Like many novels of its ilk, The Unit has a controversial ending. Obviously, I won't say what happens, but it is the kind of ending to divide readers and have them question both Miss Holmqvist's motives as well as the true meaning of the story. The main question of the novel is never really answered by either Dorrit, the rest of the cast, or the narrative: is the world of the Unit wrong? That is a question better answered by the individual reader, to promote discussion over the touchy subjects brought up by Holmqvist's writing - and rightly so. Stories like 1984 and The Giver are classics because they bring up questions and leave their audience to provide their own answers. Only time will tell if The Unit will join their ranks.
( )
  sarahlh | Mar 6, 2021 |
This was a very difficult to read. I found it very disturbing. But I thought it was well done. I liked the people in the book but don't understand why they so meekly accept their fate. Not sure this is correct but I chalk it up to the fact that they are Swedish. From other books I've read I get the impression that in Sweden people live with a lot of interference in their lives and are meant to feel that there is a correct way toact. ( )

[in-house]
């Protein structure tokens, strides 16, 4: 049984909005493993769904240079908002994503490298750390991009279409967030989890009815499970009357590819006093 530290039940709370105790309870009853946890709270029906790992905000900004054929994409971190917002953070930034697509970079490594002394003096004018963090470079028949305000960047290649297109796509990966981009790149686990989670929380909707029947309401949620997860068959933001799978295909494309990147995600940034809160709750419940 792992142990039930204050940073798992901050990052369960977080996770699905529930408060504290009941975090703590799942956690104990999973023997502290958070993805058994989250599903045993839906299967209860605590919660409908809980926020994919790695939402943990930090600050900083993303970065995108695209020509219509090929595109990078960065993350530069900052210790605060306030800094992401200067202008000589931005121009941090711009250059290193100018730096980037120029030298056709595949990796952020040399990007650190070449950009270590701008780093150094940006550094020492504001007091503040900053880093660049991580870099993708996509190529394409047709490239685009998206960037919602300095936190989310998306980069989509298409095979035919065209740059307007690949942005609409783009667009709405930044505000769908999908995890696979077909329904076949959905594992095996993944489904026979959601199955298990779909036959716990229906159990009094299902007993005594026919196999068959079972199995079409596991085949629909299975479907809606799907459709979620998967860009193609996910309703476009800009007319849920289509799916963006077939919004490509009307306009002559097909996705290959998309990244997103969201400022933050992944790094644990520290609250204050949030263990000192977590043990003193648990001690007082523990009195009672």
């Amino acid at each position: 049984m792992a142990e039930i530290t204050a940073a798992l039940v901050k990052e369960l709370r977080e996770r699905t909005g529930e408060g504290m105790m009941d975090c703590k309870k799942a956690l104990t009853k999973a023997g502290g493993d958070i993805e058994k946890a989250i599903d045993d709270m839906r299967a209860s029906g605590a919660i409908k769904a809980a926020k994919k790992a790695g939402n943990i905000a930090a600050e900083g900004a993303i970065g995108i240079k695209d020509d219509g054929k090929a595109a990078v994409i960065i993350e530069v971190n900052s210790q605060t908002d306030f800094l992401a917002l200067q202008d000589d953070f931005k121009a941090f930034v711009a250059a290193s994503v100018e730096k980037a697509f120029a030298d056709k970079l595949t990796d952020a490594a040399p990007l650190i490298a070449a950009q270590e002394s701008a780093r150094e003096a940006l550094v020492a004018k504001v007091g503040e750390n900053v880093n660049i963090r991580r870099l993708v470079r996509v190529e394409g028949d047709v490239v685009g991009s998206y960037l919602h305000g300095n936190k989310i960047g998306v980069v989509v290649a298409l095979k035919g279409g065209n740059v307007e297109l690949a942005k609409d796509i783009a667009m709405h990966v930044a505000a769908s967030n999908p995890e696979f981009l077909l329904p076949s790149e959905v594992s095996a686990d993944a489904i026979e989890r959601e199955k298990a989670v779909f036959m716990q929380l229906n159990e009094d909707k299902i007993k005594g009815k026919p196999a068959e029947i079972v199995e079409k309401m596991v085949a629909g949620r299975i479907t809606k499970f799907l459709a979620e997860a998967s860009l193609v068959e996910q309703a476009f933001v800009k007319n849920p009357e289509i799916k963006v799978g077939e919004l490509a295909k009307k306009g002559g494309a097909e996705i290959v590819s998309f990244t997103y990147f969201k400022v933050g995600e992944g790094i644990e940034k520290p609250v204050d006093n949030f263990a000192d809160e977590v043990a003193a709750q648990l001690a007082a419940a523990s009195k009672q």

dianeham | Mar 2, 2021 |
Absolutely wonderful. Perfect balance of descriptive and straightforward writing. I really liked the first-person narrative so that Dorrit's inner life and emotions were explored so intimately. I loved her as character and all of the secondary characters as well. Holmqvist paints a bleak, dystopian world that is still filled with beauty and complex emotions. This is definitely a controversial subject but the book explores it quite nicely. ( )
  JustZelma | Dec 20, 2020 |
Quite a quiet book, a dystopia that's not chronicling a huge change. Something very believable, done in a very effective way. Beautiful translation. ( )
  MaximusStripus | Jul 7, 2020 |
Imagine a world where, if you don't have an exceptional career or children by 50 (for women) or 60 (for men), you're deemed dispensable and taken to a special unit. In this unit, you will have all the amenities you can imagine, galleries, zen parks, access to all sorts of fitness activities and gourmet food. However, you will give back to society by participating in health experiments and donating your organs, one by one, until the final donation.
The setup is fantastic, even though it's impossible not to subconsciously compare this to Never Let Me Go. However, these people are not clones (if that makes any difference), and they willingly accept their fate. Or so it seems.